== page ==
Formation of Deoxyribonucleotides
The typical cell contains 5 to10 times as much RNA (mRNAs, rRNAs and tRNAs) as DNA. Therefore, the majority of nucleotide biosynthesis has as its purpose the production of rNTPs. However, because proliferating cells need to replicate their genomes, the production of dNTPs is also necessary.
This process begins with the reduction of rNDPs, followed by phosphorylation to yield the dNTPs. The phosphorylation of dNDPs to dNTPs is catalyzed by the same nucleoside diphosphate kinases that phosphorylates rNDPs to rNTPs, using ATP as the phosphate donor.
Ribonucleotide reductase (RR) is a multifunctional enzyme that contains redox-active thiol groups for the transfer of electrons during the reduction reactions. In the process of reducing the rNDP to a dNDP, RR becomes oxidized.
RR is reduced in turn, by either thioredoxin or glutaredoxin. The ultimate source of the electrons is NADPH. The electrons are shuttled through a complex series of steps involving enzymes that regenerate the reduced forms of thioredoxin or glutaredoxin. These enzymes are thioredoxin reductase and glutathione reductase respectively.
Regulation of dNTP Formation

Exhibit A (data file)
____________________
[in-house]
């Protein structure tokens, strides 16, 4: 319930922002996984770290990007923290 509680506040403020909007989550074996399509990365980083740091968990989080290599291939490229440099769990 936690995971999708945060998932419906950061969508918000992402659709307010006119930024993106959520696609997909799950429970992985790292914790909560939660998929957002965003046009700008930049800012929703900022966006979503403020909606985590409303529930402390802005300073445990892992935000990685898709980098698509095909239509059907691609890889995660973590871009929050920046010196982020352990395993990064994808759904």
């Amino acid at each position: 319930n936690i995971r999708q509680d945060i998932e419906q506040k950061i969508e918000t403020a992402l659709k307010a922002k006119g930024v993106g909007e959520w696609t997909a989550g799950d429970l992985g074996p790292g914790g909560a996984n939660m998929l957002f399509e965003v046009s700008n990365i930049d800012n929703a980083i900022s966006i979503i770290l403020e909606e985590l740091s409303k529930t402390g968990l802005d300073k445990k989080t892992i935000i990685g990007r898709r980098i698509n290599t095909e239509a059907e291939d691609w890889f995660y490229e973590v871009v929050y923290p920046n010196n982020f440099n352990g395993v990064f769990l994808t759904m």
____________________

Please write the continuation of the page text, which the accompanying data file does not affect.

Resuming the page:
Ribonucleotide reductase is the only enzyme used in the generation of all the deoxyribonucleotides. Therefore, its activity and substrate specificity must be tightly regulated to ensure balanced production of all four of the dNTPs required for DNA replication. Such regulation occurs by binding of nucleoside triphosphate effectors to either the activity sites or the specificity sites of the enzyme complex. The activity sites bind either ATP or dATP with low affinity, whereas the specificity sites bind ATP, dATP, dGTP, or dTTP with high affinity. The binding of ATP at activity sites leads to increased enzyme activity, while the binding of dATP inhibits the enzyme. The binding of nucleotides at specificity sites effectively allows the enzyme to detect the relative abundance of the four dNTPs and to adjust its affinity for the less abundant dNTPs, in order to achieve a balance of production. thioredoxin reductase and glutathione reductase respectively.